The proposal is to encourage NRMs to carry out mediation work in Singapore and assist to build our capabilities and expertise in the area of mediation to meet the increasing demands for the same in today’s dynamic business environments.
Tax exemption for nonresident arbitrators (NRAs)
Currently, NRAs are exempted from tax on income derived from arbitration work carried out in Singapore. The Minister has now proposed to legislate a review date of 31 March 2020, to ensure that a periodic review on the relevance of the scheme is performed.
While the government has recognized that the tax exemption currently available encourages NRAs to carry out arbitration work in Singapore, there is a need to review the relevance of the scheme in today’s dynamic environment and whether the tax exemption should be continued indefinitely. Accordingly, there is a need to legislate a review date for the scheme.
Increasing the Central Provident Fund (CPF) salary ceiling
CPF is the national social security and pension scheme in Singapore. Contributions to CPF are only required to be made by the employer in respect of cash emoluments paid to Singapore citizen and Singapore Permanent Resident (SPR) (SPR status acquired under immigration rules) employees working in Singapore. Contributions to CPF are not relevant for foreign employees.
Currently, CPF contribution is subject to a monthly salary ceiling of $5,000 and an annual total wage cap of $85,000.
The Minister has proposed to raise the CPF monthly salary ceiling to $6,000, with effect from 1 January 2016. With this proposed increase, the CPF annual total wage cap will also be raised to $102,000.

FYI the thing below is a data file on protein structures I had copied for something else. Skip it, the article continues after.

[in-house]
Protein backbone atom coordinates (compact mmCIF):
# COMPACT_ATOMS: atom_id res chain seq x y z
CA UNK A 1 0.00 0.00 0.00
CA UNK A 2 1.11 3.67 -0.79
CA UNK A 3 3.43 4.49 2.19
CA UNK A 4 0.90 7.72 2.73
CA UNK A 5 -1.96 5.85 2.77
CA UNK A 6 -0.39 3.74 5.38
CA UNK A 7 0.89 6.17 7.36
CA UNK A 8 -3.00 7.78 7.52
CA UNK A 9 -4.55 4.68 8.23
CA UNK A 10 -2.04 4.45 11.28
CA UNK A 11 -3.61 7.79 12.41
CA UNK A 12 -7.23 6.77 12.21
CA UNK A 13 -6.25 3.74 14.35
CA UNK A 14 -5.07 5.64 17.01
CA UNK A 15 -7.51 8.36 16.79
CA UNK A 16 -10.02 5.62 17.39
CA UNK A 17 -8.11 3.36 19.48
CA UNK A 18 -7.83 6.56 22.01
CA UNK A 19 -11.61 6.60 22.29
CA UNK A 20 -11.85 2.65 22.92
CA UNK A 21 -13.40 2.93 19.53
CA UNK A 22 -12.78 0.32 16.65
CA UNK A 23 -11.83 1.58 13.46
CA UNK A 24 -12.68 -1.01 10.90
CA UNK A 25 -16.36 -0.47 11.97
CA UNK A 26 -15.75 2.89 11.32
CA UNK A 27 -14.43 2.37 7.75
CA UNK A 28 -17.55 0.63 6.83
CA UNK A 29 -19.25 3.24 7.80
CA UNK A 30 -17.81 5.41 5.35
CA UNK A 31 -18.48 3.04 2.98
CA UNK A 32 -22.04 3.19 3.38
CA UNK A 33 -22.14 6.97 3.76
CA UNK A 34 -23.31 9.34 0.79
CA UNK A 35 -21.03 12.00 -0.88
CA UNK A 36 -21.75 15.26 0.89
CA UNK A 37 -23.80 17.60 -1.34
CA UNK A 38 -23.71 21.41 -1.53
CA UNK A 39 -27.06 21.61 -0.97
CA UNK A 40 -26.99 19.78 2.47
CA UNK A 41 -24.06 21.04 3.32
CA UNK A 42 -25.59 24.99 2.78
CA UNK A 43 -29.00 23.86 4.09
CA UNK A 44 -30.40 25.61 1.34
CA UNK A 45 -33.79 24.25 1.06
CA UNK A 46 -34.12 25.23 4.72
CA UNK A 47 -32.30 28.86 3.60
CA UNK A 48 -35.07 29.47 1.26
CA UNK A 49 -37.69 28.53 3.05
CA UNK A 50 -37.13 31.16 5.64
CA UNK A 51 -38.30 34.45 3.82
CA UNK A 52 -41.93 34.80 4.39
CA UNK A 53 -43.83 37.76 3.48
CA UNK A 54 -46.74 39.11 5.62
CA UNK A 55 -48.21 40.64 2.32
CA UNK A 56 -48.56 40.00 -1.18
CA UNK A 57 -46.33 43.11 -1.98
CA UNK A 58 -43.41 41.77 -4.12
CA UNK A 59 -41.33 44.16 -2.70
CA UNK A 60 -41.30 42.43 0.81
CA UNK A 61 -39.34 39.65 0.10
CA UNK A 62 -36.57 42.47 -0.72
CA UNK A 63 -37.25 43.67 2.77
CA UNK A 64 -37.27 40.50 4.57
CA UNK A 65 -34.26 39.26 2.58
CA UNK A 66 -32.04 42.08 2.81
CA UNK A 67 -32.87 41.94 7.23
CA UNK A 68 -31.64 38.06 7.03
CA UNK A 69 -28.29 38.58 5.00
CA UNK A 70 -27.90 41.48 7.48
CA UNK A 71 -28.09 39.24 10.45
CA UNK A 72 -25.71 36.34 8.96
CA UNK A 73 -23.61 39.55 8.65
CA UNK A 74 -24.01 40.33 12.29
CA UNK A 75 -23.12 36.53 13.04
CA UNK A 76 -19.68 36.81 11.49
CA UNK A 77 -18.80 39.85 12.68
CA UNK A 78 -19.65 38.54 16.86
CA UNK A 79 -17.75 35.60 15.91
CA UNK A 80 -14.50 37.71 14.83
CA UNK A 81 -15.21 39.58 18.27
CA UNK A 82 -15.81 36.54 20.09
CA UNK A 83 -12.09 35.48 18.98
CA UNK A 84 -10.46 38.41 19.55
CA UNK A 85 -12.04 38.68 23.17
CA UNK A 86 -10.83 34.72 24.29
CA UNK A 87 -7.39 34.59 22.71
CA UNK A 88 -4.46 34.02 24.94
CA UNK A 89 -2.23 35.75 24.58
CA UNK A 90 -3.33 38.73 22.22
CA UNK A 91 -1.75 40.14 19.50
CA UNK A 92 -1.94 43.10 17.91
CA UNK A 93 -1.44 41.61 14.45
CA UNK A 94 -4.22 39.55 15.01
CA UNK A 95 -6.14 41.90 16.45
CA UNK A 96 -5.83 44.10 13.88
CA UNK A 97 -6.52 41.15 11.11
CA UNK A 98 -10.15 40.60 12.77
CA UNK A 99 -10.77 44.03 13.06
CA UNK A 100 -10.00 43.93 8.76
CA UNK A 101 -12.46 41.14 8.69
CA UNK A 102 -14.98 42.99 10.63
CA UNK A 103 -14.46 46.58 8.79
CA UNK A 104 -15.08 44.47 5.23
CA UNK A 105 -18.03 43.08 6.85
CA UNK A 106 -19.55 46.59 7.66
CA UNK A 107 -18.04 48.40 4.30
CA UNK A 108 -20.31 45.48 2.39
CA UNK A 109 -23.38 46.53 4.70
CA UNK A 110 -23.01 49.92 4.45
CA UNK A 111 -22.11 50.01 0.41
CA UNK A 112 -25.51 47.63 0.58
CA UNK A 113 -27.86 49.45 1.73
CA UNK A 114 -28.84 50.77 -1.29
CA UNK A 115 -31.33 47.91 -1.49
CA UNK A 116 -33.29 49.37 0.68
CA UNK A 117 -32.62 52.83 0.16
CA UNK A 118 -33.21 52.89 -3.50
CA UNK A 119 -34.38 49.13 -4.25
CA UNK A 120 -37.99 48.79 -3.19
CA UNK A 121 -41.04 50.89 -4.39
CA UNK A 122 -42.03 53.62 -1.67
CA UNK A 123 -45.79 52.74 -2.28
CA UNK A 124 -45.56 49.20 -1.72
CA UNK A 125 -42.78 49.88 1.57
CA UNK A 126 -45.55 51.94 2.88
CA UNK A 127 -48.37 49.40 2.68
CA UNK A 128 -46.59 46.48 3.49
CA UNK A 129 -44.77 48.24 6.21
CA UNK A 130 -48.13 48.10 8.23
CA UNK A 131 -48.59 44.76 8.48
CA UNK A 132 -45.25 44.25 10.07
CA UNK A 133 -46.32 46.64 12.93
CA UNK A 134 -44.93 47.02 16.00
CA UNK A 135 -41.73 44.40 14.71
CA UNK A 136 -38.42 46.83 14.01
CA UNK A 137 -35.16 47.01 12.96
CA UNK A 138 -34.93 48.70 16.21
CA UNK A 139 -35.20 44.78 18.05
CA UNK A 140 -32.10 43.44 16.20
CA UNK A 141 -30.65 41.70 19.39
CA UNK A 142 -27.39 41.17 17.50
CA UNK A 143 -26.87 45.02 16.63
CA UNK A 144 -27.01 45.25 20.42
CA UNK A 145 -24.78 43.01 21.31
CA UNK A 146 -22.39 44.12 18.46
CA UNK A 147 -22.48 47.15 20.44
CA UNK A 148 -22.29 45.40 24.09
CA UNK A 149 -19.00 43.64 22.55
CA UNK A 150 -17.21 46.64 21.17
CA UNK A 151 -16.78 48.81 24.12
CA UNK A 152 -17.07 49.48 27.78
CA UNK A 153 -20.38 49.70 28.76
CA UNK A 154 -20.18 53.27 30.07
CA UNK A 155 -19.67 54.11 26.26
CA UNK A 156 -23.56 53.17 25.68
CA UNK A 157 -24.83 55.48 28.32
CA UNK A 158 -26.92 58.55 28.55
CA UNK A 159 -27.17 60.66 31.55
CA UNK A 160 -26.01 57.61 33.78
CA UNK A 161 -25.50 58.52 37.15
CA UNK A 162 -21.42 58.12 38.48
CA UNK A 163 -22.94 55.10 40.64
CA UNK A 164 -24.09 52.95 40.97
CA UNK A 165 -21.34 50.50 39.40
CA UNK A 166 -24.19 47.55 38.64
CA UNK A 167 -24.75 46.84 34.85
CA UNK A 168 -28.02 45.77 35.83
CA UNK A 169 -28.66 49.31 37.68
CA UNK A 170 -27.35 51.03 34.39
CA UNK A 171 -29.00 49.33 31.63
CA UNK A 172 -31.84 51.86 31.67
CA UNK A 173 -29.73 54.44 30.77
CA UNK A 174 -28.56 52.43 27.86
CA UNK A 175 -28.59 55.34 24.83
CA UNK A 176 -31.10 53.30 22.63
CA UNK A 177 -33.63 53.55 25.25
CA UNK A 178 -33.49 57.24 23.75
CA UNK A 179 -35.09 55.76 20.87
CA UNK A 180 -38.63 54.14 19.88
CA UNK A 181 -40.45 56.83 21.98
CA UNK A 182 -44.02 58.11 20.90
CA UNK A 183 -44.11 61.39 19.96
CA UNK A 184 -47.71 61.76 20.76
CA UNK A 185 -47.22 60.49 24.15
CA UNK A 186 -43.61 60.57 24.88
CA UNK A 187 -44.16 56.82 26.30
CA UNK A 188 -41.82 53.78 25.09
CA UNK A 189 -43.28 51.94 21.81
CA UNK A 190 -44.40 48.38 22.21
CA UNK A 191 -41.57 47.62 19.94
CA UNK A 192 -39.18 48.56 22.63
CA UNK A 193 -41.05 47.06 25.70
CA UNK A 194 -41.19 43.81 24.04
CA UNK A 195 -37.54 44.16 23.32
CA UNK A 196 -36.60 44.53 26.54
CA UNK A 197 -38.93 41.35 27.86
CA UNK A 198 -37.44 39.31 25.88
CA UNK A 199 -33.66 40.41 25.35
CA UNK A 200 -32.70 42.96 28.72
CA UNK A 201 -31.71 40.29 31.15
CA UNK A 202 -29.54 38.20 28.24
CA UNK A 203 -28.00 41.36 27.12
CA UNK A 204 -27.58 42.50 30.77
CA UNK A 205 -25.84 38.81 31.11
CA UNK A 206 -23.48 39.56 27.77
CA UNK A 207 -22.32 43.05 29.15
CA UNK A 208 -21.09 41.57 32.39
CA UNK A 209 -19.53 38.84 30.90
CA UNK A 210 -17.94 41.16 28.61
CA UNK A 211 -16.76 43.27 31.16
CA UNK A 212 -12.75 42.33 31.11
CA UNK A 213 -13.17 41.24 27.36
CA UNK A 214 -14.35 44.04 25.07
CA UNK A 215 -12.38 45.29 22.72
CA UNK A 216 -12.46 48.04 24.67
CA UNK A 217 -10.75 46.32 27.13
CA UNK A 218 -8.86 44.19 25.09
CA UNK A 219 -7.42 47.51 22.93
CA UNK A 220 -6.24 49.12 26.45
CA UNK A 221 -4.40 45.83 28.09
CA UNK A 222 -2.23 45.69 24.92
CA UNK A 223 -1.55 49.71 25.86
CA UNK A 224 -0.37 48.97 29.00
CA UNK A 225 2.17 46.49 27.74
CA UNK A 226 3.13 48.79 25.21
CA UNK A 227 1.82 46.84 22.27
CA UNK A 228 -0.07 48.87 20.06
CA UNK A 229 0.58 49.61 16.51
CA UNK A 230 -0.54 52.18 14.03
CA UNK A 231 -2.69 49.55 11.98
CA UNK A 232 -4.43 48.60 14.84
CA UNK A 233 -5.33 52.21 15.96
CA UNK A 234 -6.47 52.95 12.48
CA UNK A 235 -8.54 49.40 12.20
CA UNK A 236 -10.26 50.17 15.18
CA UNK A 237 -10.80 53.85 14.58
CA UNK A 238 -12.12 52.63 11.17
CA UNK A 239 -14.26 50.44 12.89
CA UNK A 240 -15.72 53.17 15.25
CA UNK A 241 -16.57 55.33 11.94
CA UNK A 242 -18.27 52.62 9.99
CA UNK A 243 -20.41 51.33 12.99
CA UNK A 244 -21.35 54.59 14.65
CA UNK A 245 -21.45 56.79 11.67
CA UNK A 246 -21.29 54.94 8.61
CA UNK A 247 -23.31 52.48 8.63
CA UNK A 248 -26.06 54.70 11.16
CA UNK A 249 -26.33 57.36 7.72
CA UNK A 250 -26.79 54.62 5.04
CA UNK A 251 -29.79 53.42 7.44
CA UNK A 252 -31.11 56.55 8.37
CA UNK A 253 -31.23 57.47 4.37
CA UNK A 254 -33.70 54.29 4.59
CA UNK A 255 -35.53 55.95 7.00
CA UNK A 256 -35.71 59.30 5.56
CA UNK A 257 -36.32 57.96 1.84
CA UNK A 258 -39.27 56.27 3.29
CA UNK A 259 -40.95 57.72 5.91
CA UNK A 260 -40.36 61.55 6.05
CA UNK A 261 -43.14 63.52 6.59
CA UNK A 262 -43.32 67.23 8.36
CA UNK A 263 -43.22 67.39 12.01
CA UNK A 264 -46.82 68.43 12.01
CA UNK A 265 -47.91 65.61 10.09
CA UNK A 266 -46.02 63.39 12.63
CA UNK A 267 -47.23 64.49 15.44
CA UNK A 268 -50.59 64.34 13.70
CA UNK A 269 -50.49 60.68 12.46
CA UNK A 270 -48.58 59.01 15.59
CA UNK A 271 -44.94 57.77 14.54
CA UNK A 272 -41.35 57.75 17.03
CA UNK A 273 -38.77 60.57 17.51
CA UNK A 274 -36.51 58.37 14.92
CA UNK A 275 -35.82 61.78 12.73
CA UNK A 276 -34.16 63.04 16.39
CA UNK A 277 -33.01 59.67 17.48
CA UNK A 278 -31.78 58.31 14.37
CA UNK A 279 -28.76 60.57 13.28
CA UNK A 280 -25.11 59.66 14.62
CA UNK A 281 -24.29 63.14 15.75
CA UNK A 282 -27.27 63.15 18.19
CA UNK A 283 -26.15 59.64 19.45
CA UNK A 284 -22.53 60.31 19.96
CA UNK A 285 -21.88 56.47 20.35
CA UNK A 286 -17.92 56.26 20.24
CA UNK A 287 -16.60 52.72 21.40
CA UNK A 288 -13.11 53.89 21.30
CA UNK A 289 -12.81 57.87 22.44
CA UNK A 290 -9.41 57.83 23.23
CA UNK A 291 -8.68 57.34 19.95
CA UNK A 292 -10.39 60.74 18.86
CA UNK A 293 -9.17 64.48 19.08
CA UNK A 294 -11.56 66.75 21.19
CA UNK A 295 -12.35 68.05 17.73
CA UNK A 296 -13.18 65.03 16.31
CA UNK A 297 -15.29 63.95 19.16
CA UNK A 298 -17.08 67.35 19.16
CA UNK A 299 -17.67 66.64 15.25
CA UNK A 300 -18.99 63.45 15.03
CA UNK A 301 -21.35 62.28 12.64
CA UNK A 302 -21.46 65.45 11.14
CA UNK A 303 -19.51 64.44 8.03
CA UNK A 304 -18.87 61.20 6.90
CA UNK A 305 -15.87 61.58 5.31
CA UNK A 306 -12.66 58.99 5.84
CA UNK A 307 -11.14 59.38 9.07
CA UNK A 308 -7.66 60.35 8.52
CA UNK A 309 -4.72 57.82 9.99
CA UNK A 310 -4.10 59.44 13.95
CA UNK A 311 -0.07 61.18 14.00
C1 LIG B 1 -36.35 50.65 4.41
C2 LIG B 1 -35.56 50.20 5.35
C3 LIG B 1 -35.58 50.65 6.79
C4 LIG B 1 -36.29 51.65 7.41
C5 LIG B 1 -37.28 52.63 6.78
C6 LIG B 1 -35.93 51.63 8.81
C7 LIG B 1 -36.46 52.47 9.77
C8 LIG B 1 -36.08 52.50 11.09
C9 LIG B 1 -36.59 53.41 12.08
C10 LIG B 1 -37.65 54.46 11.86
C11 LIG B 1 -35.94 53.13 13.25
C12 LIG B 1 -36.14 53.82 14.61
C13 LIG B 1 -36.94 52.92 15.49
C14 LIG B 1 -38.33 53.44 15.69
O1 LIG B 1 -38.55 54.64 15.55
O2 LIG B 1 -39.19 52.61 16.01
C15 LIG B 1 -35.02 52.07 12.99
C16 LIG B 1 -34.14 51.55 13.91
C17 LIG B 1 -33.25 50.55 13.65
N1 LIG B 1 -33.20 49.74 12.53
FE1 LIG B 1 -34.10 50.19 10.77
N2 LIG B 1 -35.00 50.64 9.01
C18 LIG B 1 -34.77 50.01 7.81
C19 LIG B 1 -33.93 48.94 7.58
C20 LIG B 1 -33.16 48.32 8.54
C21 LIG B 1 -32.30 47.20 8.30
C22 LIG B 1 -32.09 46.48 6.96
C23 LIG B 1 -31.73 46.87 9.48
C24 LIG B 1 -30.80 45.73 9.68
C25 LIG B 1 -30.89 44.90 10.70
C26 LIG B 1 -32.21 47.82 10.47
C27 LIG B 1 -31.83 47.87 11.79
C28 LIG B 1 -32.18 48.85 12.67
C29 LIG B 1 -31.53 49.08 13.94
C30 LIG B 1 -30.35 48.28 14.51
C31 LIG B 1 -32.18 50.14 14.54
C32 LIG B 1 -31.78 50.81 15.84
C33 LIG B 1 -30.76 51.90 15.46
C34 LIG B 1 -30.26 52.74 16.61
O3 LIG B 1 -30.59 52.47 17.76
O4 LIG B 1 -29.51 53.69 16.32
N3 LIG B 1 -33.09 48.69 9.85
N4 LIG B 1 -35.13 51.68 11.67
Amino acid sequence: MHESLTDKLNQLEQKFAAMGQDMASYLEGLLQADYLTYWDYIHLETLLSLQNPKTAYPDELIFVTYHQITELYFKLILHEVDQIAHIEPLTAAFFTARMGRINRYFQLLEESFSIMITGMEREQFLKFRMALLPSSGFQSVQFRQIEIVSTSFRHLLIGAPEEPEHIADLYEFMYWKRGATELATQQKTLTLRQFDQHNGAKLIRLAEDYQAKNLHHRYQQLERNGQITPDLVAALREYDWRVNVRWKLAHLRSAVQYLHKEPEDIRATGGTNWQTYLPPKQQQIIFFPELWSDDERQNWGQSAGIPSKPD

The existing limits on tax deduction for employers’ statutory CPF contributions and tax relief for employees’ CPF contributions will also be raised accordingly.
The monthly CPF salary ceiling of S$6,000 was reduced to S$5,500 in 2004 and S$5,000 in 2005 to assist in reducing the business costs of companies. The proposal to reinstate the monthly salary ceiling to S$6,000 is in line with the government’s focus to help Singaporeans and SPRs build up their retirement fund during their working years.
Although there will be incremental costs to companies, the tax relief for employee CPF for tax resident employees will also be increased accordingly.
Changes to CPF contribution rates for older workers
The CPF contribution rates for older workers were lowered in the past to enhance their employability. The Minister has now proposed that the CPF contribution rates for workers aged 50 to 65 years and earning S$750 per month or more be increased with effect from 1 January 2016, as follows: